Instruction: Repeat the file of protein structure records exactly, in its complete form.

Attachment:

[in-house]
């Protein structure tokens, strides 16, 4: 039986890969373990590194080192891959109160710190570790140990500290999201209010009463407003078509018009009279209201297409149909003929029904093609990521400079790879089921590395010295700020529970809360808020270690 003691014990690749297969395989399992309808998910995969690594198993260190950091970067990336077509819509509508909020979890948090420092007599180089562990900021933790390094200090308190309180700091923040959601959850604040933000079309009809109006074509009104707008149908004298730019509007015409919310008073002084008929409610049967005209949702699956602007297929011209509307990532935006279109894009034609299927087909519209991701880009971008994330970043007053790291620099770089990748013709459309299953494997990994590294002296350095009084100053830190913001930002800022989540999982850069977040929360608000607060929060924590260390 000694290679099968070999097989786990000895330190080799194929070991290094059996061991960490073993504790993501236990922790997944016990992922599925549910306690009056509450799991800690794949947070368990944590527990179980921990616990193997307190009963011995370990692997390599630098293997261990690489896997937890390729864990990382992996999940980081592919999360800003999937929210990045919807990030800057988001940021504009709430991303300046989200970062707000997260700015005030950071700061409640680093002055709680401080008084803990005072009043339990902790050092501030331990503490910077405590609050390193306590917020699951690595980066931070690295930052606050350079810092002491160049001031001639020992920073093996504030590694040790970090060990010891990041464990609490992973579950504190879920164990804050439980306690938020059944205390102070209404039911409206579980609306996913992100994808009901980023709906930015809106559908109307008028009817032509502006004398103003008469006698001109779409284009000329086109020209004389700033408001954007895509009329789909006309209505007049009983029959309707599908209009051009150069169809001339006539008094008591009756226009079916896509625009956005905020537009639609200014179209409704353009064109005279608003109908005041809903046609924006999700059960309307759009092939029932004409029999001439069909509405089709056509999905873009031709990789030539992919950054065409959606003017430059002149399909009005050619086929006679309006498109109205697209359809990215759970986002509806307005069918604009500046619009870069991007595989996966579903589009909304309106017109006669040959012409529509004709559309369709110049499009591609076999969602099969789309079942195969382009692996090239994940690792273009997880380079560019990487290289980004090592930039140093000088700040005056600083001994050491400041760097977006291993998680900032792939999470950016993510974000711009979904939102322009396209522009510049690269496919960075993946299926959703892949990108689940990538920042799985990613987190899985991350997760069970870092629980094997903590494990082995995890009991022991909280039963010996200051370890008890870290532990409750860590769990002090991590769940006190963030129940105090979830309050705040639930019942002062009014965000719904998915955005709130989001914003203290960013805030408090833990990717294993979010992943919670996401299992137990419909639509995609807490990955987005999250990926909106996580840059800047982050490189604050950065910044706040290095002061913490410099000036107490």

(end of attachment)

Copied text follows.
[in-house]
């Protein structure tokens, strides 16, 4: 039986890969373990590194080192891959109160710190570790140990500290999201209010009463407003078509018009009279209201297409149909003929029904093609990521400079790879089921590395010295700020529970809360808020270690 003691014990690749297969395989399992309808998910995969690594198993260190950091970067990336077509819509509508909020979890948090420092007599180089562990900021933790390094200090308190309180700091923040959601959850604040933000079309009809109006074509009104707008149908004298730019509007015409919310008073002084008929409610049967005209949702699956602007297929011209509307990532935006279109894009034609299927087909519209991701880009971008994330970043007053790291620099770089990748013709459309299953494997990994590294002296350095009084100053830190913001930002800022989540999982850069977040929360608000607060929060924590260390 000694290679099968070999097989786990000895330190080799194929070991290094059996061991960490073993504790993501236990922790997944016990992922599925549910306690009056509450799991800690794949947070368990944590527990179980921990616990193997307190009963011995370990692997390599630098293997261990690489896997937890390729864990990382992996999940980081592919999360800003999937929210990045919807990030800057988001940021504009709430991303300046989200970062707000997260700015005030950071700061409640680093002055709680401080008084803990005072009043339990902790050092501030331990503490910077405590609050390193306590917020699951690595980066931070690295930052606050350079810092002491160049001031001639020992920073093996504030590694040790970090060990010891990041464990609490992973579950504190879920164990804050439980306690938020059944205390102070209404039911409206579980609306996913992100994808009901980023709906930015809106559908109307008028009817032509502006004398103003008469006698001109779409284009000329086109020209004389700033408001954007895509009329789909006309209505007049009983029959309707599908209009051009150069169809001339006539008094008591009756226009079916896509625009956005905020537009639609200014179209409704353009064109005279608003109908005041809903046609924006999700059960309307759009092939029932004409029999001439069909509405089709056509999905873009031709990789030539992919950054065409959606003017430059002149399909009005050619086929006679309006498109109205697209359809990215759970986002509806307005069918604009500046619009870069991007595989996966579903589009909304309106017109006669040959012409529509004709559309369709110049499009591609076999969602099969789309079942195969382009692996090239994940690792273009997880380079560019990487290289980004090592930039140093000088700040005056600083001994050491400041760097977006291993998680900032792939999470950016993510974000711009979904939102322009396209522009510049690269496919960075993946299926959703892949990108689940990538920042799985990613987190899985991350997760069970870092629980094997903590494990082995995890009991022991909280039963010996200051370890008890870290532990409750860590769990002090991590769940006190963030129940105090979830309050705040639930019942002062009014965000719904998915955005709130989001914003203290960013805030408090833990990717294993979010992943919670996401299992137990419909639509995609807490990955987005999250990926909106996580840059800047982050490189604050950065910044706040290095002061913490410099000036107490």